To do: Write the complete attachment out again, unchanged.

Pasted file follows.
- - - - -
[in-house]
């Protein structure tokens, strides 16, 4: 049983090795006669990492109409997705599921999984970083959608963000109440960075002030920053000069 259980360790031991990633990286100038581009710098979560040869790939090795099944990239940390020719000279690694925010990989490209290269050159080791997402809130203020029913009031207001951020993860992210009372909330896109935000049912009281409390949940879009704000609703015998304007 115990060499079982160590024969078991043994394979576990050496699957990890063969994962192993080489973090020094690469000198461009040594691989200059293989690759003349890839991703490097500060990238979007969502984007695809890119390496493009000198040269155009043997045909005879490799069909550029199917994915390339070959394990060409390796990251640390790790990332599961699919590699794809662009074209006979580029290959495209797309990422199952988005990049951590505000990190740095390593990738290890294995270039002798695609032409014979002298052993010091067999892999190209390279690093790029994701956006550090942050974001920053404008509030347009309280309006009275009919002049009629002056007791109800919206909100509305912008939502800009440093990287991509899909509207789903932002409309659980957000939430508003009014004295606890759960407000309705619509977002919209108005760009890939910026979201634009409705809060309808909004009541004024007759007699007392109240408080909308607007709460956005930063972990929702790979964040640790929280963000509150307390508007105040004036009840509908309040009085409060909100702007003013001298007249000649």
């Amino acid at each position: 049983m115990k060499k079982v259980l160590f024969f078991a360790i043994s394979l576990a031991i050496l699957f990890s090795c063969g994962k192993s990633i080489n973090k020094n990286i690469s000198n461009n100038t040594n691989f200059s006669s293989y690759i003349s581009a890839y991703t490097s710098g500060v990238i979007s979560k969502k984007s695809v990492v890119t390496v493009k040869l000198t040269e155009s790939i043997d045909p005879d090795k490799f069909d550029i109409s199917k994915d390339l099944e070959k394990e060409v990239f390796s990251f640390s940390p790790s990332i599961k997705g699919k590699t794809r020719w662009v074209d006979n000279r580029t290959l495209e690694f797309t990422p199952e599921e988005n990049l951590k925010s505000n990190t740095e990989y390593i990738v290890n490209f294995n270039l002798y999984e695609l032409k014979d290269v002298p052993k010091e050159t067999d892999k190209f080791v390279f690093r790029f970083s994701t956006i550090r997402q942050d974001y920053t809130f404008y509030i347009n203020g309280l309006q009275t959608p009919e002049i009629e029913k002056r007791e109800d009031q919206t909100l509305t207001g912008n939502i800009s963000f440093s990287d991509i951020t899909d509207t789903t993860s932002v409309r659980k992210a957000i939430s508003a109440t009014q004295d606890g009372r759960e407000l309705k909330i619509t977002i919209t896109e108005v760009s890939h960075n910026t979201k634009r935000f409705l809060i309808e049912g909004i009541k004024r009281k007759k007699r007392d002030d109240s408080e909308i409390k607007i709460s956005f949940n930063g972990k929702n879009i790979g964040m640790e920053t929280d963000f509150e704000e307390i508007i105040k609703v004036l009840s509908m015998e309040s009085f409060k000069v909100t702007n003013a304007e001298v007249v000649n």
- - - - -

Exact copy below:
[in-house]
């Protein structure tokens, strides 16, 4: 049983090795006669990492109409997705599921999984970083959608963000109440960075002030920053000069 259980360790031991990633990286100038581009710098979560040869790939090795099944990239940390020719000279690694925010990989490209290269050159080791997402809130203020029913009031207001951020993860992210009372909330896109935000049912009281409390949940879009704000609703015998304007 115990060499079982160590024969078991043994394979576990050496699957990890063969994962192993080489973090020094690469000198461009040594691989200059293989690759003349890839991703490097500060990238979007969502984007695809890119390496493009000198040269155009043997045909005879490799069909550029199917994915390339070959394990060409390796990251640390790790990332599961699919590699794809662009074209006979580029290959495209797309990422199952988005990049951590505000990190740095390593990738290890294995270039002798695609032409014979002298052993010091067999892999190209390279690093790029994701956006550090942050974001920053404008509030347009309280309006009275009919002049009629002056007791109800919206909100509305912008939502800009440093990287991509899909509207789903932002409309659980957000939430508003009014004295606890759960407000309705619509977002919209108005760009890939910026979201634009409705809060309808909004009541004024007759007699007392109240408080909308607007709460956005930063972990929702790979964040640790929280963000509150307390508007105040004036009840509908309040009085409060909100702007003013001298007249000649």
């Amino acid at each position: 049983m115990k060499k079982v259980l160590f024969f078991a360790i043994s394979l576990a031991i050496l699957f990890s090795c063969g994962k192993s990633i080489n973090k020094n990286i690469s000198n461009n100038t040594n691989f200059s006669s293989y690759i003349s581009a890839y991703t490097s710098g500060v990238i979007s979560k969502k984007s695809v990492v890119t390496v493009k040869l000198t040269e155009s790939i043997d045909p005879d090795k490799f069909d550029i109409s199917k994915d390339l099944e070959k394990e060409v990239f390796s990251f640390s940390p790790s990332i599961k997705g699919k590699t794809r020719w662009v074209d006979n000279r580029t290959l495209e690694f797309t990422p199952e599921e988005n990049l951590k925010s505000n990190t740095e990989y390593i990738v290890n490209f294995n270039l002798y999984e695609l032409k014979d290269v002298p052993k010091e050159t067999d892999k190209f080791v390279f690093r790029f970083s994701t956006i550090r997402q942050d974001y920053t809130f404008y509030i347009n203020g309280l309006q009275t959608p009919e002049i009629e029913k002056r007791e109800d009031q919206t909100l509305t207001g912008n939502i800009s963000f440093s990287d991509i951020t899909d509207t789903t993860s932002v409309r659980k992210a957000i939430s508003a109440t009014q004295d606890g009372r759960e407000l309705k909330i619509t977002i919209t896109e108005v760009s890939h960075n910026t979201k634009r935000f409705l809060i309808e049912g909004i009541k004024r009281k007759k007699r007392d002030d109240s408080e909308i409390k607007i709460s956005f949940n930063g972990k929702n879009i790979g964040m640790e920053t929280d963000f509150e704000e307390i508007i105040k609703v004036l009840s509908m015998e309040s009085f409060k000069v909100t702007n003013a304007e001298v007249v000649n």